>Political Parties Raised The Issue Of Election Campaign

>Human Right Party’s election rally in Phnom Penh on 26th June.

By Kim Pov Sotton
Radio Free Asia
4th July 2008
Translated from Khmer by Khmerization

Many political parties said that there are many cases of political intimidations, threats and obstruction of election campaign during the week long campaigning period.

Their complaints were raised during a meeting with the National Election Committee (NEC) at the Committee’s headquarter in Phnom Penh.

Mr. Muth Chantha, a spokesman for the Norodom Ranariddh Party, has openly accused the Cambodian People’s Party of threatening to dismiss its officials if their electorate lost the election as a factor which led to the threats and intimidations.

Mr. Muth Chantha said: “Prime Minister has appealed to his supporters not to commit violence, not to use threats and the NEC has also issued a directive. But the reason that the political threats and intimidations cannot be prevented was due to the orders given by the Cambodia People’s Party (CPP) to its local officials, threatening to dismiss them from their jobs if they cannot ensure a win in their constituency.”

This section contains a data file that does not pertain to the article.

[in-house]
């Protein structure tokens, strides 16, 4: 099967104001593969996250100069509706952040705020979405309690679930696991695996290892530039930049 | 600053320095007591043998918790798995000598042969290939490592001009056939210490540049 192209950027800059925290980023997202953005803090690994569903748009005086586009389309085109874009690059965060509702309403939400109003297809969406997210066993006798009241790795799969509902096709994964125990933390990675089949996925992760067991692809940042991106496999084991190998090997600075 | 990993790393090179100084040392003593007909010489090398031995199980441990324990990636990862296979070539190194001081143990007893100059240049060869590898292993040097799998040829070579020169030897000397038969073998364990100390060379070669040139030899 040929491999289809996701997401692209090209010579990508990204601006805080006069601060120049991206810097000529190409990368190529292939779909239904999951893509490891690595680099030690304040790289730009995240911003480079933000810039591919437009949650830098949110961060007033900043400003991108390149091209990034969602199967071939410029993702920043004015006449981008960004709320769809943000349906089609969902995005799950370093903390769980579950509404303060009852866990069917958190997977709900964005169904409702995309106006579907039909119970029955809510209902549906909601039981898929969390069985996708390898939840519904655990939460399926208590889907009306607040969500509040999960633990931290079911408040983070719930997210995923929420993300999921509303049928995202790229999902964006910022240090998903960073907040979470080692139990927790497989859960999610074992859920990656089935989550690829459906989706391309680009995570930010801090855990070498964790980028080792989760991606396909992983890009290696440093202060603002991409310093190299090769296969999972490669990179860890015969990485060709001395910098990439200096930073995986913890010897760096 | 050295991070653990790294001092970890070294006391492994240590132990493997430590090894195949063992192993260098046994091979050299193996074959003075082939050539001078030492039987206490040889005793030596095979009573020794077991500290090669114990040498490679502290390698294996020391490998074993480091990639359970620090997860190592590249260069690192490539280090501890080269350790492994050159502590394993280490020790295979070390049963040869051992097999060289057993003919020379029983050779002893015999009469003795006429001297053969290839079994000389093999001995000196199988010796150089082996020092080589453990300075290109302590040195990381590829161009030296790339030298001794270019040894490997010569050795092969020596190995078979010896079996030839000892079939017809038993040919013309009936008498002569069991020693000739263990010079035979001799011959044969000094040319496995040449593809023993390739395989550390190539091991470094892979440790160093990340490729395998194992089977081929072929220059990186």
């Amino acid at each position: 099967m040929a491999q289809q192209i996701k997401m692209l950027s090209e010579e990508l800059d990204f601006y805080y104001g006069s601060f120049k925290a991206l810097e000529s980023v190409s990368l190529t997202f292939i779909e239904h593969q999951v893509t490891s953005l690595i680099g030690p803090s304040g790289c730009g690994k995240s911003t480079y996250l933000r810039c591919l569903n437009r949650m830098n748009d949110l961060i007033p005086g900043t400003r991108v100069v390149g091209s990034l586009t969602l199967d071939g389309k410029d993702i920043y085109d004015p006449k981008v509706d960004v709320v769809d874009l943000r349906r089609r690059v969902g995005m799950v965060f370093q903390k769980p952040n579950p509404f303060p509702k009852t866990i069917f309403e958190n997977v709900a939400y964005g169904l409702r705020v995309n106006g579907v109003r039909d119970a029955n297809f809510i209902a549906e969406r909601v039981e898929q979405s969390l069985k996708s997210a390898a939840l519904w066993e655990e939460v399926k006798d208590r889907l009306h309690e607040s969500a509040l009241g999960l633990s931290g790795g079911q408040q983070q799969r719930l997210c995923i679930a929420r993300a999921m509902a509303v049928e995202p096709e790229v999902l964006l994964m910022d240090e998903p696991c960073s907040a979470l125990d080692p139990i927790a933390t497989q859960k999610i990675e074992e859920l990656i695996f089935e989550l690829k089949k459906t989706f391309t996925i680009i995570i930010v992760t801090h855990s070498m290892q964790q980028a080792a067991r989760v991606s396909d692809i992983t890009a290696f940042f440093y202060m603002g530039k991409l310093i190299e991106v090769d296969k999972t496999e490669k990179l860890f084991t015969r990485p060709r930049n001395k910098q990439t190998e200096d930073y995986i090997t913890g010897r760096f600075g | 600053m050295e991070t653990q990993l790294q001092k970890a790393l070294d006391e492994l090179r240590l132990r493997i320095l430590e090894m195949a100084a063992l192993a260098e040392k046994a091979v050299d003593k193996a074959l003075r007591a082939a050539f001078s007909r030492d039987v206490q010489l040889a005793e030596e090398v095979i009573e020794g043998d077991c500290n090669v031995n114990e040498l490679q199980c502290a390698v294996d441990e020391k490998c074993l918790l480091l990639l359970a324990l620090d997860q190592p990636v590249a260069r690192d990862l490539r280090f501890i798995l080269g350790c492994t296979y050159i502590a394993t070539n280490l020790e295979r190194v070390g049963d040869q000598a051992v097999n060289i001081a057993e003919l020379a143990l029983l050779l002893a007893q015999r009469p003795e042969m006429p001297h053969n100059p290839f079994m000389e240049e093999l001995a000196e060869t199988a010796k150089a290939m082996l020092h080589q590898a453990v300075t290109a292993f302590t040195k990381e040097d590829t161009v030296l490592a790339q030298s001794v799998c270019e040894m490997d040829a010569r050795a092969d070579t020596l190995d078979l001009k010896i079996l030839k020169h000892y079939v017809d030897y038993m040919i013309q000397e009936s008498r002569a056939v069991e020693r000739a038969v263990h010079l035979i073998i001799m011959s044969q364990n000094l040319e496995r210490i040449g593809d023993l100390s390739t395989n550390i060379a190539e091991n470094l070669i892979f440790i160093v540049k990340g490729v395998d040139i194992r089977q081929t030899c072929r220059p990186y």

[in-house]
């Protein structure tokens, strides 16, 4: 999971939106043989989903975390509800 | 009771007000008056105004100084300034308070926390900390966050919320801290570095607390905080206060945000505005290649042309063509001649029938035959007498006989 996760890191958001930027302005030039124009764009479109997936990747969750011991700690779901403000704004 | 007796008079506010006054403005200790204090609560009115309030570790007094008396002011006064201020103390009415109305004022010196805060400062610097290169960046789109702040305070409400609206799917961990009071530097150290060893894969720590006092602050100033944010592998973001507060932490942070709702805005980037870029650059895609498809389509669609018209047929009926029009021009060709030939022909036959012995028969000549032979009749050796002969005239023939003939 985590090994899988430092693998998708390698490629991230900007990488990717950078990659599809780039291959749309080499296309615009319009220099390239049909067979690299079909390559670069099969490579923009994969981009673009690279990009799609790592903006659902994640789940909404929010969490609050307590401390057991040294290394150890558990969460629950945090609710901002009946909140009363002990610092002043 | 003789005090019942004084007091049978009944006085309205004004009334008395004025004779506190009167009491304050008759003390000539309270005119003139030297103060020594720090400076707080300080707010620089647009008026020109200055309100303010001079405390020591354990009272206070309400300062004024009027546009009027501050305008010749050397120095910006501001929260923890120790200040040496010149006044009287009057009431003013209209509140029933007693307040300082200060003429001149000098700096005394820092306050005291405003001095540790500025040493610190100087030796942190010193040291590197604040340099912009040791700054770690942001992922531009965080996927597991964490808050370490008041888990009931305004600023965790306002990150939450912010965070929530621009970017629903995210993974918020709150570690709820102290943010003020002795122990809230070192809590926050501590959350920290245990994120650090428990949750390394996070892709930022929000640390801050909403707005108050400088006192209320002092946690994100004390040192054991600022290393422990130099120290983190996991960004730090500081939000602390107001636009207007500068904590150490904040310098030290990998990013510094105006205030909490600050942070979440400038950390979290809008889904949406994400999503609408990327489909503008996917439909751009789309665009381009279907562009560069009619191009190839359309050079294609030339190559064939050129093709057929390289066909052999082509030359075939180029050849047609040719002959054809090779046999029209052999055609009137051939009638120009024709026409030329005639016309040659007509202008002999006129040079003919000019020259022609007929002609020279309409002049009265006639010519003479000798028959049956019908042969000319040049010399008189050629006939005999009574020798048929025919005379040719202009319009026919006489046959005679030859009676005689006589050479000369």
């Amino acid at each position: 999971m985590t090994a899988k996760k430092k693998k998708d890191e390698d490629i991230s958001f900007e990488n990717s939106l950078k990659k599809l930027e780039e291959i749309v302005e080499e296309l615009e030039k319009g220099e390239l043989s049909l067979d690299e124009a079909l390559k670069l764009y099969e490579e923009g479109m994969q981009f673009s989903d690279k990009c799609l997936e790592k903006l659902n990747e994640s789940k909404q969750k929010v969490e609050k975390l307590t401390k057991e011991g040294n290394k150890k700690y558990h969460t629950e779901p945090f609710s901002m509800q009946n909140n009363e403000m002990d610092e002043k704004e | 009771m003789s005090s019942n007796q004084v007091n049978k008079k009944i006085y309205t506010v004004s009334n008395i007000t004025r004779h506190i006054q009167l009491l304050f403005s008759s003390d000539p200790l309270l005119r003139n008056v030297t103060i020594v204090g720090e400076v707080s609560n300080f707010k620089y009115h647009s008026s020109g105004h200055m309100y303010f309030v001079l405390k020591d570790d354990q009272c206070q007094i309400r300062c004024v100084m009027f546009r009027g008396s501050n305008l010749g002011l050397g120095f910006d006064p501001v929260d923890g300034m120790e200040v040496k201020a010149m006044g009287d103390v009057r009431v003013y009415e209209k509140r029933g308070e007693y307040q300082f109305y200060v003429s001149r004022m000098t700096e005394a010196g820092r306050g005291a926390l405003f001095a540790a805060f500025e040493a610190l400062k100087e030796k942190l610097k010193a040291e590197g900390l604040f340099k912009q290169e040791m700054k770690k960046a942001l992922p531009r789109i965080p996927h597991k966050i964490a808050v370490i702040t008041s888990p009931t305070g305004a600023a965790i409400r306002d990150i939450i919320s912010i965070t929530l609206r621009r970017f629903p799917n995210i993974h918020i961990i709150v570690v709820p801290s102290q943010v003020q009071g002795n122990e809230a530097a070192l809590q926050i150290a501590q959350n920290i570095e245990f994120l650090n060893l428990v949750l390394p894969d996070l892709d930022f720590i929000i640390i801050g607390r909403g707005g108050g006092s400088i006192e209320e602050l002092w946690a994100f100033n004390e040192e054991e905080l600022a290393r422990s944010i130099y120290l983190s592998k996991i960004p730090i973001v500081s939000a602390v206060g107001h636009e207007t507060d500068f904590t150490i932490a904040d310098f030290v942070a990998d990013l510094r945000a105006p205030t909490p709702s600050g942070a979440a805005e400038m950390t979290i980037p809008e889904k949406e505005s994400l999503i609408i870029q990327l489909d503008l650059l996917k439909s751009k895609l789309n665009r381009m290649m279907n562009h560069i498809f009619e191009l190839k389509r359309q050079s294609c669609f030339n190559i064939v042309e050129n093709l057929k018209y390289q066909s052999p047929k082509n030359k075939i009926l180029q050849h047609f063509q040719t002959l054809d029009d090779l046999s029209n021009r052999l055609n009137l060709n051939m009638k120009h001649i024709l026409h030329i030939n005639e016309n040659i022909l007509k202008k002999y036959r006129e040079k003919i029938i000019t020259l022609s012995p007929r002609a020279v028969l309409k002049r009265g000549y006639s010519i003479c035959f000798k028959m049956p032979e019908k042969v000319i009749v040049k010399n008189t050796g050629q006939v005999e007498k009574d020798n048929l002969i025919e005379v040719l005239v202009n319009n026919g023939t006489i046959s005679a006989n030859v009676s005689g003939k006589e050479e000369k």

He said that his party faces many intimidations including death threats against party activists in Kampot who refused to defect to the CPP, party’s vehicle was shot at, insulting and obscene language and the destruction of campaign material in Battambang province.

Most of the accusations were directed the CPP but Mr. Hong Kim Hean, a CPP official, rejected the accusations by saying that the CPP has also received violations. He said that his party’s campaign material have also been destroyed. He added that some parties have distributed MSG powder to voters and other used the pictures of the former king to campaign.

Mr. Hong Kim Hean said: “I am very worried, like what happened in Kratie. There, Mr. Sam Rainsy said that the present Cambodian leaders are all kleptocrats (thieves). These sorts of language has increased tensions. And he added that the pictures that are hanging along the streets are pictures of kleptocrats and the man in the middle is the worst one. These sorts of language are inciting and they are not good.”

Mr. Khieu Veasna, official from the Human Right Alliance, said that there are some violence in the rural areas when the campaign rally of political parties criss-crossed each other.

Mr Tep Nytha, Secretary General of the NEC, said that despite some violence, this election is considered better than the previous elections. In the past one week or so of campaigning, the NEC had just received 52 complaints, compared to 600 complaints during the 2003 election.

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